Yeah, that’s a great question. I can definitely get over my skis with the terminology. So basically, the idea behind the median seat is if you took every district in a state legislative chamber or in Congress and you sorted it from most Democratic to most Republican. And you looked at the seat that’s right in the middle. So the median seat, and you look at kind of the partisanship of that district.

Nathaniel Rakich:

So theoretically in order to have a fair map, you would have in a state legislature, for example, that median seat should match the partisanship of the state so that if you take a hypothetical state that is exactly 50-50, if that district is also 50-50, then if a Democrat win the popular vote in the state then they would theoretically also win that median seat which means they would win a majority of the seats in the chamber and therefore win control of the chamber.

Nathaniel Rakich:

So it’s basically an idea. So to take another example, one of the more egregious examples is Georgia. So for example in Georgia, in the Georgia House, the median seat is 10 points to the right of the state. So if you assume that Georgia is 50-50 state, I’m not sure that’s correct given that 2020 was a good year for Democrats and they just barely won it, but let’s assume for the safe argument that it’s 50-50.

Nathaniel Rakich:

That would mean that Democrats would have to win the statewide popular vote by 10 points in order to win that kind of decisive seat in the middle of the chamber and therefore take control. And of course, while it’s already hard enough for Democrats to win Georgia by a single percentage point, it’s at least at this point where kind of the demographics and the trends lie. It’s very difficult, if not a impossible to imagine them winning it by 10 points. And that’s kind of why the Georgia State House is out of Democrats’ reach right now.

David Nir:

And so that hypothetical seat, or actually not hypothetical seat, because you said it’s the actual median seat is 10 points to the right of where Georgia is. So we’re saying in essence, maybe it’s a seat that Trump won 55-45, and Democrats would have to exactly capture not only this seat, but every seat bluer than that, which includes a lot of red seats just to have a shot at winning the majority there.

Nathaniel Rakich:

Right.

David Beard:

So let’s turn to one of the topics that we talk about almost every week, because it’s really the story of 2022, which is the Democrats’ attempt to hold onto the House and hold onto the Senate, sort of despite the odds given the historical problems that incumbent parties have with midterm elections and particularly again with Biden’s currently low approval rating in the low 40s.

David Beard:

So as we’re looking towards that, what are some races you’re keeping an eye on as potential bellwethers as to how the cycle might develop both in terms of, is there any chance the Democrats hold on to these chambers and then, B, sort of if that doesn’t look like it’s going to be the case, what are some of the races to look towards to? Is this going to be a bad night or an okay night or really bad night for Democrats?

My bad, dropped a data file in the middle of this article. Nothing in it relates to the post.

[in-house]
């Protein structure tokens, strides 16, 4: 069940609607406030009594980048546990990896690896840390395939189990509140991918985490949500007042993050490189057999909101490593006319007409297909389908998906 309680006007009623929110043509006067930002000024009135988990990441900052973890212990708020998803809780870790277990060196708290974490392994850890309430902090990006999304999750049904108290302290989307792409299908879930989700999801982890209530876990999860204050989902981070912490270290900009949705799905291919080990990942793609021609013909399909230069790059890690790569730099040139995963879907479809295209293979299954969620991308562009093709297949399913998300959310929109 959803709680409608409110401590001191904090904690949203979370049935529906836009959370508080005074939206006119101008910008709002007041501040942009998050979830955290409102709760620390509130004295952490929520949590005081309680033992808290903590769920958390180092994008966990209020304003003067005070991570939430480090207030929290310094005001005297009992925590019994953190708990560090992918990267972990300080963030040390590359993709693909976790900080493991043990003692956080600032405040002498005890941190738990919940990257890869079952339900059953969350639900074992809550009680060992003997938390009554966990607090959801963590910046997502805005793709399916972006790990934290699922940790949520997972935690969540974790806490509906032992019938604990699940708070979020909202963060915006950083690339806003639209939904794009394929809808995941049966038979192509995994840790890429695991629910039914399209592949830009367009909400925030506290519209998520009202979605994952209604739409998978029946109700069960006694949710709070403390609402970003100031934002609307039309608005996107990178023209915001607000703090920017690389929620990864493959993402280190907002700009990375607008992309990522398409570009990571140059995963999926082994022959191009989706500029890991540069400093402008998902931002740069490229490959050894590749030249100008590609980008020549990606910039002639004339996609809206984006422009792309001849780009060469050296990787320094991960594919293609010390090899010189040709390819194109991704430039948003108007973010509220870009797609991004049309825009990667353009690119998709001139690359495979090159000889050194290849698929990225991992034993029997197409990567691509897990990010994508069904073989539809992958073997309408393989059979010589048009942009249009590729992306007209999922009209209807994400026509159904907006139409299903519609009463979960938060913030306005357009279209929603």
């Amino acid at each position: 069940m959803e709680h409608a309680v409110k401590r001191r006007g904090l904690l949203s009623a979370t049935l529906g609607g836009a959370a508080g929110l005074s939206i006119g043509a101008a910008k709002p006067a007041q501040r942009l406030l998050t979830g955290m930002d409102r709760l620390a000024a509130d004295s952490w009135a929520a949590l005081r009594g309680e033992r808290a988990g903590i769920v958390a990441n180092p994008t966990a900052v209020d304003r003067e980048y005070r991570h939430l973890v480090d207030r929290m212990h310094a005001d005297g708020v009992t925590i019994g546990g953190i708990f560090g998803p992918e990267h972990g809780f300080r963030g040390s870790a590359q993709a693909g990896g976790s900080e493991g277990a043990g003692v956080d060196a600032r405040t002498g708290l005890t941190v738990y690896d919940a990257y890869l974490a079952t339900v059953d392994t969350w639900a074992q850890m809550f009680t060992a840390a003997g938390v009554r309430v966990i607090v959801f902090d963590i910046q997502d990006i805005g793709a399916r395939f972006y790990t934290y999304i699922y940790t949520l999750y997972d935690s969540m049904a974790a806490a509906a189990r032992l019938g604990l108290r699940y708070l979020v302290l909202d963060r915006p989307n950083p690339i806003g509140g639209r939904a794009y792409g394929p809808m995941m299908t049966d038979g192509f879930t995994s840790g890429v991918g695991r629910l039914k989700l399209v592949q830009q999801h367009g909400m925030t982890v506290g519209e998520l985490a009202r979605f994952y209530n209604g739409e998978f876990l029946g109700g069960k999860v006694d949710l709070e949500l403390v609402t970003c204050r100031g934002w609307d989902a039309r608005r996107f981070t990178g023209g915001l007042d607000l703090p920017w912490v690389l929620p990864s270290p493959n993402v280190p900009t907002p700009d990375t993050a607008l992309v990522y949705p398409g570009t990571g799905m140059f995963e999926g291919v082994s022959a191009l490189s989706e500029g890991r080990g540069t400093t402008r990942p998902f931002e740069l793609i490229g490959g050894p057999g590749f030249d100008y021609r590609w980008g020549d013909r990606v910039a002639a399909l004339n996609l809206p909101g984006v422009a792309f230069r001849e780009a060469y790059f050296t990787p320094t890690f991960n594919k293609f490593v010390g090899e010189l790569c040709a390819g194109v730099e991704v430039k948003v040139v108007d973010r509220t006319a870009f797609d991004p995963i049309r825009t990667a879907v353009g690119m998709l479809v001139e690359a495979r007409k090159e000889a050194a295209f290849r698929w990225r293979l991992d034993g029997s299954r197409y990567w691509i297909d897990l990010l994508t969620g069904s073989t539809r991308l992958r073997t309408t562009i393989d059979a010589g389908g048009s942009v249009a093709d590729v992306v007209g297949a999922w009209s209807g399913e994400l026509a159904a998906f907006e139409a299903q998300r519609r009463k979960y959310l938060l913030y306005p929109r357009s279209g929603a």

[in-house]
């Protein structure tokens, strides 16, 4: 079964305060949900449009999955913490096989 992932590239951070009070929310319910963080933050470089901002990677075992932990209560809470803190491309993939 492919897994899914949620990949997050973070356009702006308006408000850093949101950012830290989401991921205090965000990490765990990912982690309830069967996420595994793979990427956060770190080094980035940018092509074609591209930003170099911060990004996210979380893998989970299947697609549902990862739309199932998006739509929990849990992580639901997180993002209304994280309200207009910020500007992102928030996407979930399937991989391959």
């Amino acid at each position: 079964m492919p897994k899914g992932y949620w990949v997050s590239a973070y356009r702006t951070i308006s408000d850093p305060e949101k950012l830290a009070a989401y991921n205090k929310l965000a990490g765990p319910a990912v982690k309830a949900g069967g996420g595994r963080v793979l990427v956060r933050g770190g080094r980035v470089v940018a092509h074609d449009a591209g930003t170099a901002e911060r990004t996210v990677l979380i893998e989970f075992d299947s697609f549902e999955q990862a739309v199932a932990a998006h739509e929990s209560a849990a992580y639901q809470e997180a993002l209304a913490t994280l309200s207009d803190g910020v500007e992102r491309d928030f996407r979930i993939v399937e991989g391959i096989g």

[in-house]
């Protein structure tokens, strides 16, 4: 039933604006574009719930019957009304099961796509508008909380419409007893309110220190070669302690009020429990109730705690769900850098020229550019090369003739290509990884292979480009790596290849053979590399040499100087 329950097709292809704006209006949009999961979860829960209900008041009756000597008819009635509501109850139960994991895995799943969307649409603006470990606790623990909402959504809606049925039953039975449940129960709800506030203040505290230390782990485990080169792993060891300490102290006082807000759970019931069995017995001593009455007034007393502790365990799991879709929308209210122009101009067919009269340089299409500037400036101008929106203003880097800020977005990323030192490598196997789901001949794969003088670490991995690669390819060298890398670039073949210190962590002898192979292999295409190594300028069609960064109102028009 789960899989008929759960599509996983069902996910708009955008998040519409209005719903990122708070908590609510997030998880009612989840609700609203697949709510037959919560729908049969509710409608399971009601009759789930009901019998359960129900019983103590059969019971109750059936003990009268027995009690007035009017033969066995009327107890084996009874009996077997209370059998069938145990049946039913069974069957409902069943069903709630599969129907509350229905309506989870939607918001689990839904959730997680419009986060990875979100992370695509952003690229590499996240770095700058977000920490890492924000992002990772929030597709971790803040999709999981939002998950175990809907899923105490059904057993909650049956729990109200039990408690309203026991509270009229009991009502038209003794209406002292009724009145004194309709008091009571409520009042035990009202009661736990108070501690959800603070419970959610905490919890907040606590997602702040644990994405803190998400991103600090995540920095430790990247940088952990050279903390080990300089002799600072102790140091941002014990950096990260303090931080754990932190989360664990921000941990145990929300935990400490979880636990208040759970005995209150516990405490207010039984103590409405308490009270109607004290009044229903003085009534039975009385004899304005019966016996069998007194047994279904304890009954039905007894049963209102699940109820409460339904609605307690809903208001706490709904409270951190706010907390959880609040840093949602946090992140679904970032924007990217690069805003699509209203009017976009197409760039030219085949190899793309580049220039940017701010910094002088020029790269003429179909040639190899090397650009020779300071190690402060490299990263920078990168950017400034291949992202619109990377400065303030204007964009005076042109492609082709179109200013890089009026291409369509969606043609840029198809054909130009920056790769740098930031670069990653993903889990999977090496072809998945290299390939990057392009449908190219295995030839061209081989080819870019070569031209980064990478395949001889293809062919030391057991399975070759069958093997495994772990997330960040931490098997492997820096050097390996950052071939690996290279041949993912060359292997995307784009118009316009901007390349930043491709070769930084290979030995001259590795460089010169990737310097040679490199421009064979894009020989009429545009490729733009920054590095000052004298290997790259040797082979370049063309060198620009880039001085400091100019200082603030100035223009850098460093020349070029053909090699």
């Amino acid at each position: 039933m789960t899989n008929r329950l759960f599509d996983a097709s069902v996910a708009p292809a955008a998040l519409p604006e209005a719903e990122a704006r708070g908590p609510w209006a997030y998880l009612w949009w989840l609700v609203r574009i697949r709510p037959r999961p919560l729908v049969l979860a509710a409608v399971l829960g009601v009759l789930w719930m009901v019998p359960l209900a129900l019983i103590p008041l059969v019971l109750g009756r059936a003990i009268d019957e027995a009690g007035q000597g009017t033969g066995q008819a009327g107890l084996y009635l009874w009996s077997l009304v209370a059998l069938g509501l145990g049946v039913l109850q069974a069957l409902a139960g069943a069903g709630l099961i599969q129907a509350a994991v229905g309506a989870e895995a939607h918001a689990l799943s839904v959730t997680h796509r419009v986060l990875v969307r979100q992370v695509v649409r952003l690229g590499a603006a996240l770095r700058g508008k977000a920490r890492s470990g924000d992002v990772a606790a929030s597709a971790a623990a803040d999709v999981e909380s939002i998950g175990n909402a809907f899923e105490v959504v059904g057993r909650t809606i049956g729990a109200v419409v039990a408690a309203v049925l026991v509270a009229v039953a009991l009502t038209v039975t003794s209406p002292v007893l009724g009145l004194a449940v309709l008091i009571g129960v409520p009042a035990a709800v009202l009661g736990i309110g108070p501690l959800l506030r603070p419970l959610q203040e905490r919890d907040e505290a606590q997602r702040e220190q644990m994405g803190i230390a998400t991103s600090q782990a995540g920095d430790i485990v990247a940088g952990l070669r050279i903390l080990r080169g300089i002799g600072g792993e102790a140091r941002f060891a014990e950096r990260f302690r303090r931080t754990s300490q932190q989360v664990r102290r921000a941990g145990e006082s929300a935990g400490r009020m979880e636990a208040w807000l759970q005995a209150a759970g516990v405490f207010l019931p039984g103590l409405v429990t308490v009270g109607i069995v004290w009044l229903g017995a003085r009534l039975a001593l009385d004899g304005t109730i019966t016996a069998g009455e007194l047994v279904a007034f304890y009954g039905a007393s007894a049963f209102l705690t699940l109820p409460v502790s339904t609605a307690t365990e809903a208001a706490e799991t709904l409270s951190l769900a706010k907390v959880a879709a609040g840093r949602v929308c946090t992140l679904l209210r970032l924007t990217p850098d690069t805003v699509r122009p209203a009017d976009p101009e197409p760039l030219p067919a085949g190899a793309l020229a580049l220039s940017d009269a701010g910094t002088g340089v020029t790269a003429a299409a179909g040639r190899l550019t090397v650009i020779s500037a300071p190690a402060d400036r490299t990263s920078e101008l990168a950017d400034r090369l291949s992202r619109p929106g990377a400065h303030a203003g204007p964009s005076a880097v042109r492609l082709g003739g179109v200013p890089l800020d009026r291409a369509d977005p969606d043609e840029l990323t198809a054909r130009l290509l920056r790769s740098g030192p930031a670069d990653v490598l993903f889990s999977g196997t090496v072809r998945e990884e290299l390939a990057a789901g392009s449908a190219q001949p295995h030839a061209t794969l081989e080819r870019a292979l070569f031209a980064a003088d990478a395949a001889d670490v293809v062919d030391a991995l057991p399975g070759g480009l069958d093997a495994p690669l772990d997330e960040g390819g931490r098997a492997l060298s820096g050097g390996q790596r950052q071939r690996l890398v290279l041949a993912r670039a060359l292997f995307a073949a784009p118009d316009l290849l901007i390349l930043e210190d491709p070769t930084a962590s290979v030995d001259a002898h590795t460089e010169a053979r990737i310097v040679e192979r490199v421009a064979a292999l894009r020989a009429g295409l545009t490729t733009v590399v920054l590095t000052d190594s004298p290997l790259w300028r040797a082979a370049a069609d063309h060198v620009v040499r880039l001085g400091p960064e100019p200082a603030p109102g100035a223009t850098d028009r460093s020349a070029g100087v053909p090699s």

Nathaniel Rakich:

Yeah. Well, I’d be curious to hear your guys’ thoughts. I’m someone who thinks that just statistically based on the midterm curse, based on the fact that Democrats have such a narrow majority in the House that Republicans are very likely to win control of the House next year. I’m kind of more focused on whether they’re going to win it by a small enough margin that it’s tight and maybe that makes governing hard for them with the freedom caucus and whether Democrats can take back control of the chamber in 2024 or whether it’s going to be a 2010 or 2018 type of wave environment where they really win dozens of seats.

Nathaniel Rakich:

Some of the districts that I’m watching are some of these districts that haven’t been competitive in kind of recent elections, but if you go back to the old heads no, back in 2014 and 2010, when some of these districts were competitive, if we’re looking at a situation parallel to those years, which of course were very good for Republicans.

Nathaniel Rakich:

So I’m thinking of seats like the Connecticut 5th District, Jahana Hayes’ seat, Colorado 7th at Perlmutter’s old district he’s retiring from. Even like the Indiana 1st, Frank Mrvan’s seat. These are seats that you really wouldn’t expect Democrats to have too much trouble in unless a real red wave was developing. So I think if you see in October, those members are, they’re I guess in Colorado.

Nathaniel Rakich:

In Colorado, you have state Senator Brittany Pettersen running instead of Perlmutter. But if those Democrats are having trouble and they’re in real tough races, I think that you can say that the House is pretty much gone for Democrats and a real red wave is on the table. Another thing I wanted to mention because I wanted to have a creative answer to this one is that not necessarily bellwethers for the general election, but I’m looking at some bellwethers for Republican primaries.

Nathaniel Rakich:

So specifically on May 10th, which I think is not getting a lot of attention when kind of a lot of the focus is on Madison Cawthorn’s primary and the bonkers Ohio Senate primary. On May 10th, you have primaries in West Virginia and in Nebraska. And there are some interesting kind of tests of Trumpism versus a more kind of moderate or at least not particularly Trumpy strain of the GOP. So in West Virginia, you have a congressional primary between two incumbents who are thrown together in redistricting.

Nathaniel Rakich: